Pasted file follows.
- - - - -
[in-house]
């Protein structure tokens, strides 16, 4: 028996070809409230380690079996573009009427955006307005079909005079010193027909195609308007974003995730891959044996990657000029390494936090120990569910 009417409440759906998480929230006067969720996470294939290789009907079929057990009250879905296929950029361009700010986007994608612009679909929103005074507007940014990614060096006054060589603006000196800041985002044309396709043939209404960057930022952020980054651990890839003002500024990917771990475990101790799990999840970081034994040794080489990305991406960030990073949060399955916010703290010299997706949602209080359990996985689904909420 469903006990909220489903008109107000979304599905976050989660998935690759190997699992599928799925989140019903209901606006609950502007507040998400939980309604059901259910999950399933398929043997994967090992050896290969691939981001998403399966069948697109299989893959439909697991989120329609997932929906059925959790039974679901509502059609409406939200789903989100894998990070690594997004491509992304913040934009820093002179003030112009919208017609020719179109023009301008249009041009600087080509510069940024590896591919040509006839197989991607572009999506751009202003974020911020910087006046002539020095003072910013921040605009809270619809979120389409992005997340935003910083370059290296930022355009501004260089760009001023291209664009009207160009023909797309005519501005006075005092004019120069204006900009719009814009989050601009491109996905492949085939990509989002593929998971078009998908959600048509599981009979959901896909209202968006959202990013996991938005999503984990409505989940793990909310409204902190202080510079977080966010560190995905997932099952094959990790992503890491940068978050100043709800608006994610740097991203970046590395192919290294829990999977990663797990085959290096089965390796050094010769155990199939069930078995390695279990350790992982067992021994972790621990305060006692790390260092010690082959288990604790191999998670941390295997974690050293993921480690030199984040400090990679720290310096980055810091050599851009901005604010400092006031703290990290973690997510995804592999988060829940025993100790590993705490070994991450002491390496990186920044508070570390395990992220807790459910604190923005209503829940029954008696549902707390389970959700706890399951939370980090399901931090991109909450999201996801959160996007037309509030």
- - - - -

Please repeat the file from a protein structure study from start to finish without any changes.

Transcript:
[in-house]
């Protein structure tokens, strides 16, 4: 028996070809409230380690079996573009009427955006307005079909005079010193027909195609308007974003995730891959044996990657000029390494936090120990569910 009417409440759906998480929230006067969720996470294939290789009907079929057990009250879905296929950029361009700010986007994608612009679909929103005074507007940014990614060096006054060589603006000196800041985002044309396709043939209404960057930022952020980054651990890839003002500024990917771990475990101790799990999840970081034994040794080489990305991406960030990073949060399955916010703290010299997706949602209080359990996985689904909420 469903006990909220489903008109107000979304599905976050989660998935690759190997699992599928799925989140019903209901606006609950502007507040998400939980309604059901259910999950399933398929043997994967090992050896290969691939981001998403399966069948697109299989893959439909697991989120329609997932929906059925959790039974679901509502059609409406939200789903989100894998990070690594997004491509992304913040934009820093002179003030112009919208017609020719179109023009301008249009041009600087080509510069940024590896591919040509006839197989991607572009999506751009202003974020911020910087006046002539020095003072910013921040605009809270619809979120389409992005997340935003910083370059290296930022355009501004260089760009001023291209664009009207160009023909797309005519501005006075005092004019120069204006900009719009814009989050601009491109996905492949085939990509989002593929998971078009998908959600048509599981009979959901896909209202968006959202990013996991938005999503984990409505989940793990909310409204902190202080510079977080966010560190995905997932099952094959990790992503890491940068978050100043709800608006994610740097991203970046590395192919290294829990999977990663797990085959290096089965390796050094010769155990199939069930078995390695279990350790992982067992021994972790621990305060006692790390260092010690082959288990604790191999998670941390295997974690050293993921480690030199984040400090990679720290310096980055810091050599851009901005604010400092006031703290990290973690997510995804592999988060829940025993100790590993705490070994991450002491390496990186920044508070570390395990992220807790459910604190923005209503829940029954008696549902707390389970959700706890399951939370980090399901931090991109909450999201996801959160996007037309509030």